Posts filed under “Navicular Disease”
An Interview with…Me!
Well, I guess turnabout’s fair play, so when Dr. Bruce Nock said he’d like to turn the tables and interview me, I could hardly refuse! The only thing Bruce has mentioned so far is that he wants to question me about what hooves can reveal about not only the feet themselves, but about the rest […]
The “Correction” Misconception
(Note: This is a much-expanded version of an article originally written for the 2018 edition of the Ohio Equestrian Directory.) When a knowledgeable hoof care provider talks about a horse’s hoof being “in balance,” he or she is referring to a hoof making contact with the ground without rocking or twisting in either the side-to-side […]
Horseshoes: A Means to What End?
Years ago, I was invited to speak at a “natural” horse training and care event put on by a large horse farm. I began my talk to what turned out to be primarily American Saddlebred owners with a phrase I’ve often used as an introduction to what I do: “My overwhelming concern in hoof care […]
An Introduction to Hoof Care
Yes, I’m fully aware that it’s been way too long since I’ve posted anything, and I apologize for it. But life has been, well, crazy these past few months, so I do have something of an excuse for my apparent neglect. But I assure you I have a variety of interesting articles under way, several […]
Navicular Disease – Part 3: Treatment & Prevention
“Once begun this disease process is irrevocable and unremittingly destructive. There is no cure, no return to normal….It is no doubt true that “cures” of navicular disease with any form of treatment reflect an incorrect diagnosis. One does not cure bona fide navicular disease.” – James R. Rooney, DVM Difficult words to hear and accept, […]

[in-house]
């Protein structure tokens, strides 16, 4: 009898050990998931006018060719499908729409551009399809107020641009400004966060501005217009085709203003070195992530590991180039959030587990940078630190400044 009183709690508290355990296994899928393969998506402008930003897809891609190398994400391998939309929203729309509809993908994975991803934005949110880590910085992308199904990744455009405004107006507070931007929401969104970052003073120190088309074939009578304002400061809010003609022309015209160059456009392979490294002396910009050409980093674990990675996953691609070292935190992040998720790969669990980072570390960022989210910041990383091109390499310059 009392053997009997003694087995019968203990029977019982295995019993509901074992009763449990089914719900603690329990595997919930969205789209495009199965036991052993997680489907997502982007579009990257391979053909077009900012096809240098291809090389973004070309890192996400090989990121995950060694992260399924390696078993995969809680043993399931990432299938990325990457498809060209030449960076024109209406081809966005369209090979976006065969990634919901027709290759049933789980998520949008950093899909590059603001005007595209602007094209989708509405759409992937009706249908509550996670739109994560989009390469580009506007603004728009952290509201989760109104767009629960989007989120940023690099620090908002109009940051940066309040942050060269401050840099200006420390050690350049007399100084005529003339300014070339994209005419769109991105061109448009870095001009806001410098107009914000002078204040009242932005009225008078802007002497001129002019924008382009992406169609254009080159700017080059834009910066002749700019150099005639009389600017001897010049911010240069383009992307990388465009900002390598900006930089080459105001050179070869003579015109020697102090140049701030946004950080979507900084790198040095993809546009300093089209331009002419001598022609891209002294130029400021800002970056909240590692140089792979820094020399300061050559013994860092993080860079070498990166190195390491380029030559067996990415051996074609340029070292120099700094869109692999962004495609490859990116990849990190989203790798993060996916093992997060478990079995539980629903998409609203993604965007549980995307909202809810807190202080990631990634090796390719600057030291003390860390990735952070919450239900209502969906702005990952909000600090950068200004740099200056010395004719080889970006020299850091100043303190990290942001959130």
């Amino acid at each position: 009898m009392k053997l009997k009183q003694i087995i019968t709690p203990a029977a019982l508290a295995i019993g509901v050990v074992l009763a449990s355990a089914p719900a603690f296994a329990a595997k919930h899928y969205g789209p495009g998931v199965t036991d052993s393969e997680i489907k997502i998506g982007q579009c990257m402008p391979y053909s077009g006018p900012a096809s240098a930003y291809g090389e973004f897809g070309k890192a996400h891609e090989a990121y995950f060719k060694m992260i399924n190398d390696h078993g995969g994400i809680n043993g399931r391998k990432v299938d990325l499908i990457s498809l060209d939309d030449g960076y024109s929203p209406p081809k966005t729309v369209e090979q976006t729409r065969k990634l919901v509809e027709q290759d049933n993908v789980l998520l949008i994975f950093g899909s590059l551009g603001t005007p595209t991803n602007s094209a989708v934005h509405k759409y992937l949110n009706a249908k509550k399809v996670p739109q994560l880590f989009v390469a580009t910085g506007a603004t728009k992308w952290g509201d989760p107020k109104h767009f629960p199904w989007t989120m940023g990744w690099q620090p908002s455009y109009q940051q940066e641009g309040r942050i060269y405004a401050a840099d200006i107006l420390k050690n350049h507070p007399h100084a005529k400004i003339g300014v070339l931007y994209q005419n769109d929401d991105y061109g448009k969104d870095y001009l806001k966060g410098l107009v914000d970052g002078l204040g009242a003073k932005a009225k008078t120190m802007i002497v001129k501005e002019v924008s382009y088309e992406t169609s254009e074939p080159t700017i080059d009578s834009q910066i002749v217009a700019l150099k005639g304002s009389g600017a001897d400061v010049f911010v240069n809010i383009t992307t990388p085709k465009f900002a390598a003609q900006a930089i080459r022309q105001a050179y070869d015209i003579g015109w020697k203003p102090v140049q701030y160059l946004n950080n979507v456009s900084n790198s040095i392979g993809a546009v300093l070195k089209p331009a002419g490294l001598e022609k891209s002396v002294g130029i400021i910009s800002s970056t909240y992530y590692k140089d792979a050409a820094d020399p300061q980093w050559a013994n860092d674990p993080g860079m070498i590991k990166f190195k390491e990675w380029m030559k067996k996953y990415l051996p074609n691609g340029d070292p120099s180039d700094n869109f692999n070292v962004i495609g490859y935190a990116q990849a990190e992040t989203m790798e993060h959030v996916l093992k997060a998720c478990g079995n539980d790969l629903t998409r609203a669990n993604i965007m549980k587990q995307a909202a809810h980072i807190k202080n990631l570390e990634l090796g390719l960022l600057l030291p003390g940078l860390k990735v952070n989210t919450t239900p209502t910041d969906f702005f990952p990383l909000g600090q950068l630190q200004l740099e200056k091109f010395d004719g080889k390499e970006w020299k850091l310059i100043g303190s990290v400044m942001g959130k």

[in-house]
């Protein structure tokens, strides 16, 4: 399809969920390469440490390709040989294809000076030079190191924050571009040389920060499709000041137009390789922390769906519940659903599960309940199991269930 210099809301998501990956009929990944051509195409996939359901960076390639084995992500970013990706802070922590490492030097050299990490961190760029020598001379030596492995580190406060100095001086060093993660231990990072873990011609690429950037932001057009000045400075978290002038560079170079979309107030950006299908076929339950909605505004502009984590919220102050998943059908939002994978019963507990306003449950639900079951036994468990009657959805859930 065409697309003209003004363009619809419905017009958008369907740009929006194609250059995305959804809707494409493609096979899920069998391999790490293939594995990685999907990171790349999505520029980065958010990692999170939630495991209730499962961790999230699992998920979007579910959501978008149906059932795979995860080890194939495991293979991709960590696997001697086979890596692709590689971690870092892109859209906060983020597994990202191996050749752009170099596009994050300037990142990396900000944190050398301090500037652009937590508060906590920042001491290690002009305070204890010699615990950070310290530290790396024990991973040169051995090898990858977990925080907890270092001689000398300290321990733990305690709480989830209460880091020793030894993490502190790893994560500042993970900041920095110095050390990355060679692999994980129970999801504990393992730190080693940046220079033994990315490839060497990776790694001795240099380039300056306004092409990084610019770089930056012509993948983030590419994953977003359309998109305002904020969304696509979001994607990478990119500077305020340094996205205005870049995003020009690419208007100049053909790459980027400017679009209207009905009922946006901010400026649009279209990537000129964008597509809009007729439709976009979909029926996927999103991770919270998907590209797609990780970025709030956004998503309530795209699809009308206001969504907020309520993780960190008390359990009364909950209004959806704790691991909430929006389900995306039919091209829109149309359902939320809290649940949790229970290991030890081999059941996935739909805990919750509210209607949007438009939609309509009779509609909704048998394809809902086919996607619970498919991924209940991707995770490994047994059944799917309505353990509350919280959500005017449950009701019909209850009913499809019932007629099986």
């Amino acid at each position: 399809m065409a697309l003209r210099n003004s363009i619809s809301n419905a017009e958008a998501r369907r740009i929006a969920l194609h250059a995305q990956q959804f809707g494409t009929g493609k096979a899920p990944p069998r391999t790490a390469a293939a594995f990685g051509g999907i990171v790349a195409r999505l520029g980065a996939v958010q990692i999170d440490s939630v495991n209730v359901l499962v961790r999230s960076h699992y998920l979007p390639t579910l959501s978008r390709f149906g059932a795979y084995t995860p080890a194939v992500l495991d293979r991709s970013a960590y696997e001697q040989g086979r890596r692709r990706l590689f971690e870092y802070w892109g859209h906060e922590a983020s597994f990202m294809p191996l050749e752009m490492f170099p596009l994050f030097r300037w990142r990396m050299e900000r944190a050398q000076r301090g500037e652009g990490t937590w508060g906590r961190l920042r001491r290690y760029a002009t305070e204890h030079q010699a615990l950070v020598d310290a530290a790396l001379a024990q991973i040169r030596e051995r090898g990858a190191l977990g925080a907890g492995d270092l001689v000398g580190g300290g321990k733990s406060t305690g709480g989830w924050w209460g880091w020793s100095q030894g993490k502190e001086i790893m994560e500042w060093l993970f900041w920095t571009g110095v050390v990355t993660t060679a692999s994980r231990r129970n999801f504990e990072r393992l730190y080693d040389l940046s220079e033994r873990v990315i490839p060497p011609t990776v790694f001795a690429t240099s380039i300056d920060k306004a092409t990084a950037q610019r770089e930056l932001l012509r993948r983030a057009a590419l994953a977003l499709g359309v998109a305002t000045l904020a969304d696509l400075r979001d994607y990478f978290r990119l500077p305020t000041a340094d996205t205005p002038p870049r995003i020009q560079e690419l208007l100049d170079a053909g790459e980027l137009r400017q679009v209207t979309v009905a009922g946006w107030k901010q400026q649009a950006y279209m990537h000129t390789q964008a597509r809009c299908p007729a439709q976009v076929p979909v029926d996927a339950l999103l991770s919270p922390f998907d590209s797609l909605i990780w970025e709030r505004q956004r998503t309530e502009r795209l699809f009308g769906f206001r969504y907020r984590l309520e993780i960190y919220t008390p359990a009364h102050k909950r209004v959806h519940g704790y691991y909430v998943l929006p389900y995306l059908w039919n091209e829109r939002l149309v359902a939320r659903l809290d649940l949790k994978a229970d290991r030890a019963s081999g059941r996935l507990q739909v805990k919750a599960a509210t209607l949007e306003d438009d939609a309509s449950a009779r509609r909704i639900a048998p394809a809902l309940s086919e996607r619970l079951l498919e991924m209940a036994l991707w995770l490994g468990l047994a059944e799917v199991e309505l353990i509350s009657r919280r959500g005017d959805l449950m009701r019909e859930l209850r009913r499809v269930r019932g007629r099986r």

Navicular Disease – Part 2: Diagnosis
As established in Navicular Disease – Part 1: Background, navicular disease is damage to tendon, cartilage, and bone at the interface of the deep digital flexor tendon (DDFT or DFT) and the navicular bone as the consequence of heat generated from friction. The friction is the product of slow and/or fast vibration from improper (non-zero-coffin-joint-acceleration) […]
Navicular Disease – Part 1: Background
It’s a relatively small bone – about the size of a human thumb in the average horse. It bears no direct weight, doesn’t join any other bones together, and is rarely broken. And yet, it’s the alleged culprit in many, many cases of equine lameness. Without a doubt, no part of the equine hoof is […]
The Hoof Landings Tower of Babel
This isn’t even remotely what I expected to be writing about right now. In authoring my recent series on heel-first landings, I assumed that everyone likely to read them was familiar with the definitions of the various types of landings – probably because what the different landing types are called are, in themselves, accurate descriptions […]
The Myth of the Heel-First Landing – Part 3
Hopefully, Part 1 and Part 2 of this series have laid sufficient groundwork (no pun intended!) for you to now be ready to hear why the feral horse lands flat-footed at the walk. Let’s briefly summarize what we’ve covered so far: As a quadruped, the horse’s anatomy and way of going differs from the bipedal […]
Spring is Here?!
I know just how my horse felt when I took this photo many years ago. Following some surgery, he’d been stuck inside for a couple of weeks, so I carried a camera with me (pre-digital days, I might add!) as I turned him loose again for the first time. He was ecstatic! The weather here […]